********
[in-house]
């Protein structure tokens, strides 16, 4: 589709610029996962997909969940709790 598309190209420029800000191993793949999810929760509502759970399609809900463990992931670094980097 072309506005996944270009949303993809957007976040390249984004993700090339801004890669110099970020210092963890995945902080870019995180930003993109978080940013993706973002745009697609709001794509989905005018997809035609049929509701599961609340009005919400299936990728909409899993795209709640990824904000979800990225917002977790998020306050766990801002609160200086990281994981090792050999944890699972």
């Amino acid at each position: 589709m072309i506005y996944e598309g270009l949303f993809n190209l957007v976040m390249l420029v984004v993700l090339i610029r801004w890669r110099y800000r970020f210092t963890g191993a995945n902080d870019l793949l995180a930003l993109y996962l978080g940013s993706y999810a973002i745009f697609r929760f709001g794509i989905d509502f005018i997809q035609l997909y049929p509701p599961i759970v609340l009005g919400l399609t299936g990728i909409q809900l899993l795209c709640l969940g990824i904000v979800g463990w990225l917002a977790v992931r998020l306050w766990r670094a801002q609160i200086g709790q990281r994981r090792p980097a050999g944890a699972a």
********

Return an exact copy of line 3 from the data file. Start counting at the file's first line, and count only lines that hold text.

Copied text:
């Amino acid at each position: 589709m072309i506005y996944e598309g270009l949303f993809n190209l957007v976040m390249l420029v984004v993700l090339i610029r801004w890669r110099y800000r970020f210092t963890g191993a995945n902080d870019l793949l995180a930003l993109y996962l978080g940013s993706y999810a973002i745009f697609r929760f709001g794509i989905d509502f005018i997809q035609l997909y049929p509701p599961i759970v609340l009005g919400l399609t299936g990728i909409q809900l899993l795209c709640l969940g990824i904000v979800g463990w990225l917002a977790v992931r998020l306050w766990r670094a801002q609160i200086g709790q990281r994981r090792p980097a050999g944890a699972a």